## Sandy Graham

• Module 7
• Module 4
• Module 3

### Lecture Self-Check

Here are some quick self-check problems. After each lecture, I will try to post one or two short questions that you should be able to answer based on the previous lecture material. These are problems that you should be able to answer before the beginning of the next lecture.

Please do not ask me to post the solutions to these problems. Do not ask about these problems on the Learn discussion forum. The purpose here is for you as an individual to determine if you have understood the previous material, and that you can create your own solution. In most cases, you should know if your answer is correct by typing in a solution in DrRacket.

If you are unable to come up with your own solutions for these problems then I encourage you to visit office hours, as soon as possible, to make sure you understand the material from the course. You are also welcome to bring your answers to the problems to office hours to confirm that they are good solutions.

• Lecture 18 - Tuesday, November 12
• Rewrite Q3 of Assignment 4 using abstract list functions.
• Without using DrRacket, determine the result of evaluating the following expressions:
• (map (lambda (x) (* (+ x 3) 5)) (list -1 0 1))
• (build-list 5 (lambda (x) x))
• (foldr * 1 (filter odd? (list 1 2 3 4 5)))
• Lecture 17 - Thursday, November 7
• Using abstract list functions, write a function called `count-letters` that consumes a string (`phrase`) and produces the number of letters in `phrase`. For example:
`(count-letters "Hello world!")`
produces 10.
• Lecture 16 - Tuesday, November 5
• Write a Racket expression using `map` that consumes a list of random non-negative integers and produces a list of Boolean values, where the list produced contains the value `true` matching the numbers that are perfect squares `false` matching the numbers that are not perfect squares from the original list.
• Lecture 15 - Thursday, October 31
• Write the `(union setA setB)` that consumes two sorted lists of distinct strings and produces a list of the elements that appear in either setA or setB. The list produced should not have any duplicate values, and should appear in sorted order.
For example: ```(union (list "a" "b" "c" "f") (list "b" "d" "e" "f" "g"))``` should produce
`(list "a" "b" "c" "d" "e" "f" "g")`.
• Lecture 14 - Tuesday, October 29
• Write the `(interlace s1 s2)` that consumes two strings of equal length and forms the string composed of alternating characters from s1 and s2, starting with the first character from s1. For example: `(interlace "abc" "def")` produces `"adbecf"`.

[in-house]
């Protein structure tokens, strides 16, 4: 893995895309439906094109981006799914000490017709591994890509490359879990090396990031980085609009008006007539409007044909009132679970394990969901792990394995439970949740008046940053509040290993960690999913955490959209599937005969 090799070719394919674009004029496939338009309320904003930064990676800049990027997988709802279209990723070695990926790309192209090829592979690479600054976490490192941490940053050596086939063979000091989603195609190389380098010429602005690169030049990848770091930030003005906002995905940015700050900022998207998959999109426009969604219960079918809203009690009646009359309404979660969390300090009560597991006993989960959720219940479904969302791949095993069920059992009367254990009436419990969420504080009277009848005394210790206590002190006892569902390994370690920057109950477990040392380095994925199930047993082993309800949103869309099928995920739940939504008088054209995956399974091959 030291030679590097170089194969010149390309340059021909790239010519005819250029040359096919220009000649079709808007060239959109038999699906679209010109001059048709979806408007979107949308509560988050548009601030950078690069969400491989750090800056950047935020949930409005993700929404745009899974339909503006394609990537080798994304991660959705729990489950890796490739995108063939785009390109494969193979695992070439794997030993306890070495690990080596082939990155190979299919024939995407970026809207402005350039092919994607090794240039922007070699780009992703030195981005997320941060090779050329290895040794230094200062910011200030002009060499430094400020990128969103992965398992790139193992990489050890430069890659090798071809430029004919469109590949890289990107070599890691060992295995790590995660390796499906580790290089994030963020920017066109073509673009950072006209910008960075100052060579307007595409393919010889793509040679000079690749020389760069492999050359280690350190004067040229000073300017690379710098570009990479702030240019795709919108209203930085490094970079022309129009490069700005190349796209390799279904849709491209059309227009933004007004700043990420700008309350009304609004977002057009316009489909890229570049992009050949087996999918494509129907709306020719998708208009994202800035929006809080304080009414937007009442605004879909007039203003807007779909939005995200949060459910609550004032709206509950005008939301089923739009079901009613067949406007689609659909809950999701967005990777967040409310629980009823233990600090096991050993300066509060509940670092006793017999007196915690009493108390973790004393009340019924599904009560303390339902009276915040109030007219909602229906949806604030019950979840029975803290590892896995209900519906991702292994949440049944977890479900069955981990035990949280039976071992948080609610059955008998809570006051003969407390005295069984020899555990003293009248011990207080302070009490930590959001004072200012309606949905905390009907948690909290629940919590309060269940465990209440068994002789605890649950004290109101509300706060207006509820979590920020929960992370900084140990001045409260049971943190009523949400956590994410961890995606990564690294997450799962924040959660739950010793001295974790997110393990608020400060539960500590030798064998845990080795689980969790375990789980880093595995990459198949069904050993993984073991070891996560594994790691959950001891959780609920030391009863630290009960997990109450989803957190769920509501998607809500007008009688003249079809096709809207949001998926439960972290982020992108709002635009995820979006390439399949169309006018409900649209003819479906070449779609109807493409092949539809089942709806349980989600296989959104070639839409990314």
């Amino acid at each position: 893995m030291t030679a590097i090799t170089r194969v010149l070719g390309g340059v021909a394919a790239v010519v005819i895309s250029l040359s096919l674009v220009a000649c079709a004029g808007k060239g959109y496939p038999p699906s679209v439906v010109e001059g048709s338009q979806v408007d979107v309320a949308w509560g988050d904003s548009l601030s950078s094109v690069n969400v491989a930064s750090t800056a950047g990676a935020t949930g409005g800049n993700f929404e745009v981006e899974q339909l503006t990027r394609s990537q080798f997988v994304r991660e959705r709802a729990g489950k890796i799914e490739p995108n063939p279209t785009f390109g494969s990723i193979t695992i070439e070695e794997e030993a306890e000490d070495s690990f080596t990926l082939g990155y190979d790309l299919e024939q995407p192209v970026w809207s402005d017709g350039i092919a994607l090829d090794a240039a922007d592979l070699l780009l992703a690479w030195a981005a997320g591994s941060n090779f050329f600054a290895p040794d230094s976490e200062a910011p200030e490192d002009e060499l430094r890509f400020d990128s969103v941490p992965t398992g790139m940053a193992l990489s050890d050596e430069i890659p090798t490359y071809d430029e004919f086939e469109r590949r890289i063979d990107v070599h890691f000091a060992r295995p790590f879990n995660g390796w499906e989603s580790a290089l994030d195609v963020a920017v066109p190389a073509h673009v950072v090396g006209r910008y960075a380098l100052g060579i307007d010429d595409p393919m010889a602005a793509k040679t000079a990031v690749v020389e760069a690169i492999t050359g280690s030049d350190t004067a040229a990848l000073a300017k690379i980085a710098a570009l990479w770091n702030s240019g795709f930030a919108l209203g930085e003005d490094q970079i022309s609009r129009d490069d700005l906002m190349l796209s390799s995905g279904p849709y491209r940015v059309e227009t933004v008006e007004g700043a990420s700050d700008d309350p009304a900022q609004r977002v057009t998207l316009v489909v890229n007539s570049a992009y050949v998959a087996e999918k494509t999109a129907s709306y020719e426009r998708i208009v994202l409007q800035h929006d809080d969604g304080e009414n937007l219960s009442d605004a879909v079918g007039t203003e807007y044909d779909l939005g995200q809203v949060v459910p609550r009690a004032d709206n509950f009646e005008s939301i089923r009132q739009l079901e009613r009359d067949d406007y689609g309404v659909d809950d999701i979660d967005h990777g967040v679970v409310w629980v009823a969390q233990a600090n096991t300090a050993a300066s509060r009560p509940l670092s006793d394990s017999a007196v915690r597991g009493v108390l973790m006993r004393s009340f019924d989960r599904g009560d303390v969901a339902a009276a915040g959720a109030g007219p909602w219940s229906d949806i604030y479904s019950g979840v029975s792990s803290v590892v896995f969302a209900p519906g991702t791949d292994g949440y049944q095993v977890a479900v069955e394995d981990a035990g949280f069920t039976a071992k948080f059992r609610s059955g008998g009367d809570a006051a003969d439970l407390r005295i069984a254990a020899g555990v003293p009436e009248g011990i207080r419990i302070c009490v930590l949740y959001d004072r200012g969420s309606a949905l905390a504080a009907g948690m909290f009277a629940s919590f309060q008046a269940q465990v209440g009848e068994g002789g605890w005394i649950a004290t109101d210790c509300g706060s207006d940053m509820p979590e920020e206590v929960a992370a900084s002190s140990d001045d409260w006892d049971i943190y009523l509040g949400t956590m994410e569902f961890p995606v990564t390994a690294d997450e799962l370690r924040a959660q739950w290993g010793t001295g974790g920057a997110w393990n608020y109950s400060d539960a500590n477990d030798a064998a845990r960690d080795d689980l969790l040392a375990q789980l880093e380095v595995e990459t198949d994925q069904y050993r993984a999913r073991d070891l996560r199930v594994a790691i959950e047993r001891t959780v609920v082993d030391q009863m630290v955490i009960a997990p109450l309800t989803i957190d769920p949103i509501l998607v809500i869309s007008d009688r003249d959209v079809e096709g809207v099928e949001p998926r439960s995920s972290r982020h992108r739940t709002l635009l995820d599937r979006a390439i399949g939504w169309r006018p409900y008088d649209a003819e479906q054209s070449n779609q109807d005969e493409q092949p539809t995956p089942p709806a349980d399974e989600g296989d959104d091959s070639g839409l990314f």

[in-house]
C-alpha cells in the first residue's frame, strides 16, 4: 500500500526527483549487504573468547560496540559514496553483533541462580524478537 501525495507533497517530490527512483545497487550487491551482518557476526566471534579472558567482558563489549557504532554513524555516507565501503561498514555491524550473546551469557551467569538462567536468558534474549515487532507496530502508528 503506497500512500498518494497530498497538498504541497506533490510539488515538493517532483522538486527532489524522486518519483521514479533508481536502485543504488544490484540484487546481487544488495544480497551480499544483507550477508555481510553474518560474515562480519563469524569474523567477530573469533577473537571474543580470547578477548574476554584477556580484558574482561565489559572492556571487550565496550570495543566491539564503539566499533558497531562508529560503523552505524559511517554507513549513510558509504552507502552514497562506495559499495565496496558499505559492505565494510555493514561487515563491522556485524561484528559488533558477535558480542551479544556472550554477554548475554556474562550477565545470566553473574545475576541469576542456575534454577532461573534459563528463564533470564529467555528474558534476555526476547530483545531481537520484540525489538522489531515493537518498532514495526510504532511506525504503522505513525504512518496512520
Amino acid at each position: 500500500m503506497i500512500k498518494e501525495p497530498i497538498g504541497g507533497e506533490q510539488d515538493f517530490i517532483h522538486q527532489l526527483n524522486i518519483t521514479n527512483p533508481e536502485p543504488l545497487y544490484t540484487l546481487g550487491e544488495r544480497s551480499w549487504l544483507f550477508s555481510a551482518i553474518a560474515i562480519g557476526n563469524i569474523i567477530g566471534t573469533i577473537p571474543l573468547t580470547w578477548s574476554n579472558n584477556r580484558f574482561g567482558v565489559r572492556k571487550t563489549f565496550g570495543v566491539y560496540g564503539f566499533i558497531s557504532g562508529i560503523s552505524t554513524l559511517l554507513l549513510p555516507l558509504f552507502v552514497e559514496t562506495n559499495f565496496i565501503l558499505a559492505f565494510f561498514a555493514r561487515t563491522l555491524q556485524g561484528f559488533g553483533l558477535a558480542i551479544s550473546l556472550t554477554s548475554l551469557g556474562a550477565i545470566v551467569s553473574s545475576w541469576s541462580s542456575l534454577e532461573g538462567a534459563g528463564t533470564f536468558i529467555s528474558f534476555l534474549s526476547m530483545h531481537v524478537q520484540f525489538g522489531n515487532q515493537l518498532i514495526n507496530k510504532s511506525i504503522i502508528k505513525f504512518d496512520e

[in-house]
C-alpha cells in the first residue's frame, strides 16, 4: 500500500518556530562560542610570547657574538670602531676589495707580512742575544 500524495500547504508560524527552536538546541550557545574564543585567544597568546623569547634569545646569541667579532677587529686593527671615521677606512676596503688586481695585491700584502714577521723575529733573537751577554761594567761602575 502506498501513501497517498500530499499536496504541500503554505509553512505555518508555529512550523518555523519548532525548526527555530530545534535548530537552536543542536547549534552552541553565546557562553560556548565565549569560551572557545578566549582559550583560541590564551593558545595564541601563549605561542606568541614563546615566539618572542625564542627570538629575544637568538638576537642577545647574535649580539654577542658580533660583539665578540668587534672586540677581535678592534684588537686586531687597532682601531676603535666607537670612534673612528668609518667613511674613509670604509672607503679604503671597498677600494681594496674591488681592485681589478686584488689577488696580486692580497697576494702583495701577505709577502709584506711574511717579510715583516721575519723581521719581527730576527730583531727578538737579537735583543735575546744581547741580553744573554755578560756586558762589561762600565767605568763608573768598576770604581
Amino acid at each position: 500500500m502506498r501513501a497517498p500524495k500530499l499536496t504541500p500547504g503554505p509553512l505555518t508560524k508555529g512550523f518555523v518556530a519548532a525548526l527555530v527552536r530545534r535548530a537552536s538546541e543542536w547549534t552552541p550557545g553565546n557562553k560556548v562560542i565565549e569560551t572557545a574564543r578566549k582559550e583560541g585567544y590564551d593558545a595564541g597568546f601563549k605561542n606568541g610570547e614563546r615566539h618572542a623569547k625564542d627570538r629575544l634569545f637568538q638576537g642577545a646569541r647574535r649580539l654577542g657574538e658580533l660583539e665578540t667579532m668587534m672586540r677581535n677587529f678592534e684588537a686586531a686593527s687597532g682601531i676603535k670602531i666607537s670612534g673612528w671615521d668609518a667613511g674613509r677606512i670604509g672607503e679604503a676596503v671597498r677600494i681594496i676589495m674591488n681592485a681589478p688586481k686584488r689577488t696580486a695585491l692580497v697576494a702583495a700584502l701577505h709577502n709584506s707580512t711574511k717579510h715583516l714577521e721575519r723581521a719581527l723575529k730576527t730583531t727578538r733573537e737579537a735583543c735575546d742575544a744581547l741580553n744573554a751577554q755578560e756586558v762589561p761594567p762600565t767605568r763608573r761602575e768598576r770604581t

• Lecture 13 - Thursday, October 24
• Write the equivalent of (list 1 "two" empty) without list abbreviations. You can check that it is correct by comparing the two versions using `equal?`
• Write a function called `swap`, that consumes a list that contains lists that have two elements, and produces a copy of that list except the elements of the internal lists are swapped. For example, `(swap (list (list 1 2) (list 3 4) (list "a" "b")))` produces `(list (list 2 1) (list 4 3) (list "b" "a"))`
• Lecture 12 - Tuesday, October 22
• Rewrite the sorting function described slides 40 - 47 of Module 6 so that rather than sorting a list of numbers, it sorts a list of characters in non-descending order.
• Lecture 11 - Thursday, October 10
• Write a function called `add-in-range` that consumes two natural numbers n and m, and produces the sum of the numbers in the range n to m inclusive. For example: `(add-in-range 5 10)` produces 45.
• Lecture 10 - Tuesday, October 8
• Write a function called `even-nums` that consumes a list of integers (`loi`) and produces a list of Boolean values. The values in the list produced will be `true` in the spots matching the even numbers in `loi` and false in the spots matching the odd numbers in `loi`.
For example: `(even-nums (cons -1 (cons 0 (cons 3 empty))))`
produces `(cons false (cons true (cons false empty)))`.
• Write a function called `count-letters` that consumes a string (`phrase`) and produces the number of letters in `phrase`. For example:
`(count-letters "Hello world!")` produces 10.
• Lecture 9 - Thursday, October 3